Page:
This is the continuation of the initial DIAMOND trial. In the initial trial, 102 type 1 diabetic patients were placed on continuous glucose monitoring (CGM) and were compared with 53 control type 1 diabetic patients who simply monitored their blood sugars in the usual fashion (with home glucometers). Both groups were on multiple daily injections (MDI). At the conclusion of this initial trial, the 102 patients who were placed on CGM were then randomized into a control group (simply continue MDI) or the study group and placed on continuous subcutaneous insulin infusion (CSII; insulin pump). Both groups continued using the CGM devices.
The results showed that adding an insulin pump to a patient who is on CGM improves time within the normal blood glucose range, but at the expense of more time in hypoglycemia.
When you look at both phases of this study and other studies conducted in the past, CSII has a clear advantage in safety and efficacy over MDI, CGM has a clear advantage of safety and efficacy in patients on MDI, and the use of CGM shows a clear advantage of safety and efficacy in patients on CSII. However, amongst patients on CGM, CSII use has a slight advantage of efficacy with a slight loss in safety. This would lead one to believe that CGM offers the greatest advantage of safety whether a patient is on CSII or MDI.
In DIAMOND, the treatment group difference in hypoglycemia was largest in participants with less baseline hypoglycemia and higher baseline A1c, suggesting that patients with higher A1cs and no hypoglycemia would be best managed with CGM and MDI (without CSII).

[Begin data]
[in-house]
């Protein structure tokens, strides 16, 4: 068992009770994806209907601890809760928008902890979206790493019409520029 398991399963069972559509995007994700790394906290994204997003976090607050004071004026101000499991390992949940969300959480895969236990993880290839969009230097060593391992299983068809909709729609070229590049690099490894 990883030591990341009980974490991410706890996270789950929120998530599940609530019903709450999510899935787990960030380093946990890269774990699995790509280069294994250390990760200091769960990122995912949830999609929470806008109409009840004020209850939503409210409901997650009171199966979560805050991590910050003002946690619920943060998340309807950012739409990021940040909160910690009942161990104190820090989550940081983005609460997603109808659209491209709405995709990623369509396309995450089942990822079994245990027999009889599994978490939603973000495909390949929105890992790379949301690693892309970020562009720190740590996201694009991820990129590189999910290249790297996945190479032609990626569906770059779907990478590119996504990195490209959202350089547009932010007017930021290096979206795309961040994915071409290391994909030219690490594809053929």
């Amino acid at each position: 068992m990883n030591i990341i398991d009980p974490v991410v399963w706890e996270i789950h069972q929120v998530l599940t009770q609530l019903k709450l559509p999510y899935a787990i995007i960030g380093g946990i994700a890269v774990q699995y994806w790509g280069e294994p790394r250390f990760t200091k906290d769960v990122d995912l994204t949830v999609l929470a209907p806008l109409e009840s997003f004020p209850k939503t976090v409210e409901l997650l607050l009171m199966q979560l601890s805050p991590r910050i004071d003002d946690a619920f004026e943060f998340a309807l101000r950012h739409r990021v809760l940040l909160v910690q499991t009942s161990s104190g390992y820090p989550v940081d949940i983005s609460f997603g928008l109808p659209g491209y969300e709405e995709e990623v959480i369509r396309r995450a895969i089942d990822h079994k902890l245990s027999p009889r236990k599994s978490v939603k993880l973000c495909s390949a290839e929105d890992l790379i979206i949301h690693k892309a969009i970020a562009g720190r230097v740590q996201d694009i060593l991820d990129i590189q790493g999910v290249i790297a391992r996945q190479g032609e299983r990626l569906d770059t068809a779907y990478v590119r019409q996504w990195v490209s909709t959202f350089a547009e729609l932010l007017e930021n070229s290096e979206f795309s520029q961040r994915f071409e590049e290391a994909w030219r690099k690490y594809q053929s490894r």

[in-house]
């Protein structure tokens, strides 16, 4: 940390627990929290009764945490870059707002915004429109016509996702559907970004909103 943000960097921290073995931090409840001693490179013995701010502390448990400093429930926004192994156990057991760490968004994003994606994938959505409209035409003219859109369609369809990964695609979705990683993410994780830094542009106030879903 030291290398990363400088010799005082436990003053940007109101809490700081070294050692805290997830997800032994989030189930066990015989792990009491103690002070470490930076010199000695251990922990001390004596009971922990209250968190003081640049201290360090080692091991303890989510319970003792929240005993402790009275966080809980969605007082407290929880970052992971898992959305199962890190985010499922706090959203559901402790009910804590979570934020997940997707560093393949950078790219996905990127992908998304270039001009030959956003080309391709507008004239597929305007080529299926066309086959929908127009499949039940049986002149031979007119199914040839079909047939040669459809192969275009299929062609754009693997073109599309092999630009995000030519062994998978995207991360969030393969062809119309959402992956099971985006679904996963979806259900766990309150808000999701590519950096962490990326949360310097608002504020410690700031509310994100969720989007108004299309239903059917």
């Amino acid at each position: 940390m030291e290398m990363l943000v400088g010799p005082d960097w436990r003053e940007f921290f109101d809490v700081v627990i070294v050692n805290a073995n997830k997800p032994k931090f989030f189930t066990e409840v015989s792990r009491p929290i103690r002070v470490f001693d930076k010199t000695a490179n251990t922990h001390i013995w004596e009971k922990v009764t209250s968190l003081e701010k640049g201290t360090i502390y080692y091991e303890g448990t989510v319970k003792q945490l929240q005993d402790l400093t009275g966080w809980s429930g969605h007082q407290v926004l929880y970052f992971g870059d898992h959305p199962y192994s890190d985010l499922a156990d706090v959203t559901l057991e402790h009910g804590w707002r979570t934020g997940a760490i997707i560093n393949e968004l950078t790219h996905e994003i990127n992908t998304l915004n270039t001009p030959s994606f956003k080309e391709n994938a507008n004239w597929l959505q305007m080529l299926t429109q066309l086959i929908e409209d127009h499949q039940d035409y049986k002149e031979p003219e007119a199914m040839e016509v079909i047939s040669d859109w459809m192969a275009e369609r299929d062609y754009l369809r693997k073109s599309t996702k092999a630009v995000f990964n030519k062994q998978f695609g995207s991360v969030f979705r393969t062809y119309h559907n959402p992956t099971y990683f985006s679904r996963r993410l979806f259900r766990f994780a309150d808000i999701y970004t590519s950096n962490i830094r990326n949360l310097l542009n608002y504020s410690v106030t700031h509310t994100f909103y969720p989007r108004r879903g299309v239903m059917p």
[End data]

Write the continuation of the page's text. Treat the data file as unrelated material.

However, I feel that it is important to note that there was a net decrease in hypoglycemia in the CGM and CSII groups when compared with the baseline at the beginning of the initial trial.
I also feel that a confounder that could have been controlled was the use of the freestyle strips in the CSII group compared with the Bayer Contour Next strips in the MDI group (this may have had very little impact, but it is still a possible confounder).
For me and my practice, I feel that it is important to have a patient buy into the best treatment modality for them. This will make them more successful and more engaged with their treatment. I do feel that CGM offers amazing safety features and really cuts down on the frequency of hypoglycemia whether a patient is on a pump or not. I also feel that patients can learn to use insulin pumps in a safe manner to avoid low blood sugars. Finally, the above nuance is quickly becoming moot as the technology of sensors and pump algorithms are truly beginning to achieve the best of both worlds: controlled blood sugar with minimal to no low blood sugars (allowing our patients to have their cake and eat it too, provided that they bolus for it).